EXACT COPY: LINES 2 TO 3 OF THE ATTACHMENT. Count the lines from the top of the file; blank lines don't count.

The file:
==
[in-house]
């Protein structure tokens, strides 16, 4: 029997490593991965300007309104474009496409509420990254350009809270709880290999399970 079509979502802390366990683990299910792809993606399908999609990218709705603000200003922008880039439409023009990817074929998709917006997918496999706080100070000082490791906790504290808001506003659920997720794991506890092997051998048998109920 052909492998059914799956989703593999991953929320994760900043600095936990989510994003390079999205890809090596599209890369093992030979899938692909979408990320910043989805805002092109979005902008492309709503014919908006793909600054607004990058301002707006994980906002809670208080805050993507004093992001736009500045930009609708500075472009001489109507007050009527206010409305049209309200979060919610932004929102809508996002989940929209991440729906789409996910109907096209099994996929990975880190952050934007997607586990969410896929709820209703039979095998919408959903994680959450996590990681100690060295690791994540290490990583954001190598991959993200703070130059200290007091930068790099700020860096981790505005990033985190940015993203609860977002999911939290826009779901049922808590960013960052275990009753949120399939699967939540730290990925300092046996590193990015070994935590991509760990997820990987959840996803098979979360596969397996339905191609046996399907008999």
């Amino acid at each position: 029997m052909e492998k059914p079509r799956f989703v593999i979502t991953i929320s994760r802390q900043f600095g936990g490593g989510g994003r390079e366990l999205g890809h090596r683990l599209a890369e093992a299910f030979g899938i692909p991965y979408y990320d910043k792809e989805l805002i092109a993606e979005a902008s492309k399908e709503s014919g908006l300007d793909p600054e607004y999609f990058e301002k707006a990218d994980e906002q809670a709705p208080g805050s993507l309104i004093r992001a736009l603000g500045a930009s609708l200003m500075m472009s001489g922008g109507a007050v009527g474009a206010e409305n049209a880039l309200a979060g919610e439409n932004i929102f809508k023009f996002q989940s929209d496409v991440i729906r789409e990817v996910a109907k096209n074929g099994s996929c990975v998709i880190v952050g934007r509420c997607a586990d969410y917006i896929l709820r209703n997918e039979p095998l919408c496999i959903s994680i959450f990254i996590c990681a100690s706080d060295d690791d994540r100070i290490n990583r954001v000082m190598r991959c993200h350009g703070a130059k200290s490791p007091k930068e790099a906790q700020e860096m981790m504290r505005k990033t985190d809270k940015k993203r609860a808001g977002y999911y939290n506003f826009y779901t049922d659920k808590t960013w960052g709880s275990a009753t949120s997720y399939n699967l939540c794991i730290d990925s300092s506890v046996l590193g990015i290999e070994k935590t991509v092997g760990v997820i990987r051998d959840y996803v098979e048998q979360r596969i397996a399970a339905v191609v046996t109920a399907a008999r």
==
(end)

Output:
């Protein structure tokens, strides 16, 4: 029997490593991965300007309104474009496409509420990254350009809270709880290999399970 079509979502802390366990683990299910792809993606399908999609990218709705603000200003922008880039439409023009990817074929998709917006997918496999706080100070000082490791906790504290808001506003659920997720794991506890092997051998048998109920 052909492998059914799956989703593999991953929320994760900043600095936990989510994003390079999205890809090596599209890369093992030979899938692909979408990320910043989805805002092109979005902008492309709503014919908006793909600054607004990058301002707006994980906002809670208080805050993507004093992001736009500045930009609708500075472009001489109507007050009527206010409305049209309200979060919610932004929102809508996002989940929209991440729906789409996910109907096209099994996929990975880190952050934007997607586990969410896929709820209703039979095998919408959903994680959450996590990681100690060295690791994540290490990583954001190598991959993200703070130059200290007091930068790099700020860096981790505005990033985190940015993203609860977002999911939290826009779901049922808590960013960052275990009753949120399939699967939540730290990925300092046996590193990015070994935590991509760990997820990987959840996803098979979360596969397996339905191609046996399907008999």
């Amino acid at each position: 029997m052909e492998k059914p079509r799956f989703v593999i979502t991953i929320s994760r802390q900043f600095g936990g490593g989510g994003r390079e366990l999205g890809h090596r683990l599209a890369e093992a299910f030979g899938i692909p991965y979408y990320d910043k792809e989805l805002i092109a993606e979005a902008s492309k399908e709503s014919g908006l300007d793909p600054e607004y999609f990058e301002k707006a990218d994980e906002q809670a709705p208080g805050s993507l309104i004093r992001a736009l603000g500045a930009s609708l200003m500075m472009s001489g922008g109507a007050v009527g474009a206010e409305n049209a880039l309200a979060g919610e439409n932004i929102f809508k023009f996002q989940s929209d496409v991440i729906r789409e990817v996910a109907k096209n074929g099994s996929c990975v998709i880190v952050g934007r509420c997607a586990d969410y917006i896929l709820r209703n997918e039979p095998l919408c496999i959903s994680i959450f990254i996590c990681a100690s706080d060295d690791d994540r100070i290490n990583r954001v000082m190598r991959c993200h350009g703070a130059k200290s490791p007091k930068e790099a906790q700020e860096m981790m504290r505005k990033t985190d809270k940015k993203r609860a808001g977002y999911y939290n506003f826009y779901t049922d659920k808590t960013w960052g709880s275990a009753t949120s997720y399939n699967l939540c794991i730290d990925s300092s506890v046996l590193g990015i290999e070994k935590t991509v092997g760990v997820i990987r051998d959840y996803v098979e048998q979360r596969i397996a399970a339905v191609v046996t109920a399907a008999r």